Antitubercular drugs, just like other drugs used in clinical practice, are not free from ADRs. The added problem is that combinations of drugs are always used for prolonged periods of time and therefore, it is likely that the adverse reactions of one drug may be potentiated by the companion drugs used. Moreover, the Adverse Drug Reactions (ADRs) to the drugs used is one of the major reasons for the patient default for treatment. A general knowledge of the various ADRs and their management is essential for the effective management of TB (5). All antitubercular drugs can cause adverse drug reactions6 and may result in ADRs involving almost all systems in the body, including the gastrointestinal tract, liver, skin, nervous system, otovestibular apparatus and the eyes (7). Numerous clinical trials have determined that there is a 15% probability of an adverse effect occurring in a patient who is on a multiple antitubercular drug regimen and adverse reactions mostly tend to occur in the first three months of treatment (8).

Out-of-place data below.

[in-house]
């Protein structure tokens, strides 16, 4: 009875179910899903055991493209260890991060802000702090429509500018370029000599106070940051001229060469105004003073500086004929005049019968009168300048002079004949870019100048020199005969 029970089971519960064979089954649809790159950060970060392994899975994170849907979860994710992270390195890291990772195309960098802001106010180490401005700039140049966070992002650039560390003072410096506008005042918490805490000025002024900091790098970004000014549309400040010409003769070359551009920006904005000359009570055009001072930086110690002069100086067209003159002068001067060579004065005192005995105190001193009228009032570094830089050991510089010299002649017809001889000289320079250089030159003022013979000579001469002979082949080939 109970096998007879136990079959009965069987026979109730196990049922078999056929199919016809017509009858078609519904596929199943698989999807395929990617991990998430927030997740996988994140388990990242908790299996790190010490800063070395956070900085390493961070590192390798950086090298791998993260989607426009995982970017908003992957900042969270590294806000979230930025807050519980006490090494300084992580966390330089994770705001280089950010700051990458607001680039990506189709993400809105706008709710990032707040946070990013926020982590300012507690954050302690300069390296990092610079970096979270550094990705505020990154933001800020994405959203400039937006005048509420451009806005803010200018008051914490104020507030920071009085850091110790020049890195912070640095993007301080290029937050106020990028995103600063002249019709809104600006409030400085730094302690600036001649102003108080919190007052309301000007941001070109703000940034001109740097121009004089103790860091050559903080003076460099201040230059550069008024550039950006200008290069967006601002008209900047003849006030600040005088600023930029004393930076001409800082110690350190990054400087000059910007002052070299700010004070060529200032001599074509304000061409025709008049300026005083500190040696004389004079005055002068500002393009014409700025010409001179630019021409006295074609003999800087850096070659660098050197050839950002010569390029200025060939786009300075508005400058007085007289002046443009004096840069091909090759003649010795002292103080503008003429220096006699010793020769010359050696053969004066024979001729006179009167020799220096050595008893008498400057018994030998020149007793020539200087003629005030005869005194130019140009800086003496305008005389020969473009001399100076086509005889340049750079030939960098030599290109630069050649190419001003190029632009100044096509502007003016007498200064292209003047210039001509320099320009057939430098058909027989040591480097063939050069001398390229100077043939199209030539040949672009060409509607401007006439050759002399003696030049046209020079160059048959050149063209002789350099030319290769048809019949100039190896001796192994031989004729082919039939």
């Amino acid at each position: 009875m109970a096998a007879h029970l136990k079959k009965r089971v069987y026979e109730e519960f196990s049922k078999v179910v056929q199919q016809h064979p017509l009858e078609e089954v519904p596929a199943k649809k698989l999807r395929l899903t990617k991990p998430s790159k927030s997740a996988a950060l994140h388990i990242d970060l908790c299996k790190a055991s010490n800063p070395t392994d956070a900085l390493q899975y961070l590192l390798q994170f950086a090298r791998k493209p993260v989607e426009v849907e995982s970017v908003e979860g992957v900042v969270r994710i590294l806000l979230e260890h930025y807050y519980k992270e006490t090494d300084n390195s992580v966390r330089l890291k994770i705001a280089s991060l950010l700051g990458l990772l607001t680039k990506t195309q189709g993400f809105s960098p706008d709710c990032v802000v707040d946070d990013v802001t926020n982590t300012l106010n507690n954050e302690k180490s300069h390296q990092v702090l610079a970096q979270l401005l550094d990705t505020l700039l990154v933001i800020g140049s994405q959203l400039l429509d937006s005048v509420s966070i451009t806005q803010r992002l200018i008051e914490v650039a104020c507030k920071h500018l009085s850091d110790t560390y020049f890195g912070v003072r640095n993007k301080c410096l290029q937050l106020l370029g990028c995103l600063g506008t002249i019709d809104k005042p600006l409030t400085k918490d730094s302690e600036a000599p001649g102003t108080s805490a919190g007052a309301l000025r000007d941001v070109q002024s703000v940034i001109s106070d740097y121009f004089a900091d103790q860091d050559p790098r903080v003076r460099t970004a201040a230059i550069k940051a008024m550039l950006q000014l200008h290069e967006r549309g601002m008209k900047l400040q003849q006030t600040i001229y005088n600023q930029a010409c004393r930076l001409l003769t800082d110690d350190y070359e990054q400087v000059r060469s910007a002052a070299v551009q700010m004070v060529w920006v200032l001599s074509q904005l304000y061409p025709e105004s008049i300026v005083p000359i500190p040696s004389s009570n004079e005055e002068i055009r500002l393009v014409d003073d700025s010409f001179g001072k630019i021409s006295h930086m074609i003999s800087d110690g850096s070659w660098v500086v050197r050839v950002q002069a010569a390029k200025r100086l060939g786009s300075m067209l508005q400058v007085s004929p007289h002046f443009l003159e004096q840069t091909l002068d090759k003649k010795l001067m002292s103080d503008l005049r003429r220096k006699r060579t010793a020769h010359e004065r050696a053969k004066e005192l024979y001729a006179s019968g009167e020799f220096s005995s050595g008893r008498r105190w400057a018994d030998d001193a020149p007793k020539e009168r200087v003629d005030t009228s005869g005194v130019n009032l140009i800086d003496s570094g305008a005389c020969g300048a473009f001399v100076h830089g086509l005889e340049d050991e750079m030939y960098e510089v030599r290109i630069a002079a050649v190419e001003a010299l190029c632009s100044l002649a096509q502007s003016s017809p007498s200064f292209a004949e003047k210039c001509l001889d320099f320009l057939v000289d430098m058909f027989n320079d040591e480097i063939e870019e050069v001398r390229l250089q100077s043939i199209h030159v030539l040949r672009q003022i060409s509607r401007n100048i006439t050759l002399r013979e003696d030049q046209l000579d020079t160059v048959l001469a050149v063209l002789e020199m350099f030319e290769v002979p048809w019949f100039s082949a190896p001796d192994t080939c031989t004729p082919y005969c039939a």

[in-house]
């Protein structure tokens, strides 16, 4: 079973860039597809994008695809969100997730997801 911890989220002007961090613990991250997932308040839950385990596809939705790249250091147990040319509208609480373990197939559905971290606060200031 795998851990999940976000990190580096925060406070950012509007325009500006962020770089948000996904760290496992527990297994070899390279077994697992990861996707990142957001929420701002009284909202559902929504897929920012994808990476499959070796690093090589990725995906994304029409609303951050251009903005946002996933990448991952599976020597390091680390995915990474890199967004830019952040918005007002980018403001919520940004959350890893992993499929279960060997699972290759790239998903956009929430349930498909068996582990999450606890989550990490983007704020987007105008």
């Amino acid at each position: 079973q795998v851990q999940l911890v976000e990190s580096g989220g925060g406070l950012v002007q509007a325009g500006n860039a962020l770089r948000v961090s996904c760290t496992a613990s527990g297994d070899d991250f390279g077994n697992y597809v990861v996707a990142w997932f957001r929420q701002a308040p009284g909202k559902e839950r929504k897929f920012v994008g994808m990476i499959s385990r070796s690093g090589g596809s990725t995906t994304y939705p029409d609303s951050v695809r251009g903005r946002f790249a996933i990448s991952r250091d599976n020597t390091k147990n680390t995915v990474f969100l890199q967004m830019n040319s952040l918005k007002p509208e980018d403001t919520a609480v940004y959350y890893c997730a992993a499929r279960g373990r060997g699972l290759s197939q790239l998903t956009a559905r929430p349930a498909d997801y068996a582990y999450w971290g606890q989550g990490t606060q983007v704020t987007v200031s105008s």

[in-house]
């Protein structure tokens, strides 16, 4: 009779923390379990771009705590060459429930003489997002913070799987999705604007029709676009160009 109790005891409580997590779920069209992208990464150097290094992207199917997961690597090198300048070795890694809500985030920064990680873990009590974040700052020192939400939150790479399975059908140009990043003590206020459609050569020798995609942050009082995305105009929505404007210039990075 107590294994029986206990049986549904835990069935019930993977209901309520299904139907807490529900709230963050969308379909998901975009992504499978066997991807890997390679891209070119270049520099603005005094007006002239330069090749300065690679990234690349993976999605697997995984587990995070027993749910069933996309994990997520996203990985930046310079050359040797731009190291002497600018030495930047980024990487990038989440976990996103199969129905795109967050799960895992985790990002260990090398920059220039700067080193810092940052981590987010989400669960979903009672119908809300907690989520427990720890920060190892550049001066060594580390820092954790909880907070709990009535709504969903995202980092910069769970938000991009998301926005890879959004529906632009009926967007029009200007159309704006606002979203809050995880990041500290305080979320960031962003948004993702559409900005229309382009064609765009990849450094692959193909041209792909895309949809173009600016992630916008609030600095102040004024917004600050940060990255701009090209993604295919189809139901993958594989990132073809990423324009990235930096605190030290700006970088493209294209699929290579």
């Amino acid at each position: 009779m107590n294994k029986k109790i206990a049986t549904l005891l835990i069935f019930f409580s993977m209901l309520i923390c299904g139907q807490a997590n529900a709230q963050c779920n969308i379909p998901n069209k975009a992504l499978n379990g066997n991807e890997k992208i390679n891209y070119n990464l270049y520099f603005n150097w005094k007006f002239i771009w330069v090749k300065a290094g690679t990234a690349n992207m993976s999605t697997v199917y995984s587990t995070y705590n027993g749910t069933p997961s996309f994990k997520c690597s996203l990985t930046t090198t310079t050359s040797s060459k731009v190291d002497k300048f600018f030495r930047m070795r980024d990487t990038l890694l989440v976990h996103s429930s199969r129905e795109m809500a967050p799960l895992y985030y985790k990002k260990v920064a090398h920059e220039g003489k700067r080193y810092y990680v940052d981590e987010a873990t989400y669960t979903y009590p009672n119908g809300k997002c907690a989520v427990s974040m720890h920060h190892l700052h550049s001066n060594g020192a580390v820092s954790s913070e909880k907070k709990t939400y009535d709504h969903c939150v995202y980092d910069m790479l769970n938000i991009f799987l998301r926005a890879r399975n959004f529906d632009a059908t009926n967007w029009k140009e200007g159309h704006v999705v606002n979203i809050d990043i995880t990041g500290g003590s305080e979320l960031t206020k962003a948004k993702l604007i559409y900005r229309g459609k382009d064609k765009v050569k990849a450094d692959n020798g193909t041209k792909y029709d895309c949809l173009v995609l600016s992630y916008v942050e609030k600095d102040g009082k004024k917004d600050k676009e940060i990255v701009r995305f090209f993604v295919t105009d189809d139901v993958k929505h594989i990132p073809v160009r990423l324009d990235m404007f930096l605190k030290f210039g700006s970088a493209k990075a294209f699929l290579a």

In various clinical trials, it was found that intermittent short course regimens that are administered thrice weekly, have largely equivalent efficacy as that of the daily regimen (9). The WHO defines ADR as ‘A response to a drug that is noxious and unintended and occurs at doses normally used in man for prophylaxis, diagnosis or therapy of disease, or for modification of physiological function (10),(11). Identification of the ADR profile of drugs can be useful for the prevention, early detection and management of ADRs. Identifying the causality and severity assessments of ADRs is an important step in ADR monitoring programs. Naranjo’s Algorithm (12) and the WHO Probability Scales (11) are commonly used to carry out the assessment of the causality of the ADRs. Similarly, the Hartwig et al Scale (13) is a commonly used scale for identifying the severity of ADRs. Various studies on DOTS vs daily regimen conducted till date, evaluated the efficacy of the dosage regimen (14),(15),(16),(17). There are studies done to evaluate the safety in regular regimens; however, very few studies have been done till date to evaluate the safety of the DOTS regimen. Hence, there is a need to study the safety of patients on DOTS through the monitoring of ADRs in a hospital set up. Hence, the present study was undertaken with the following objectives.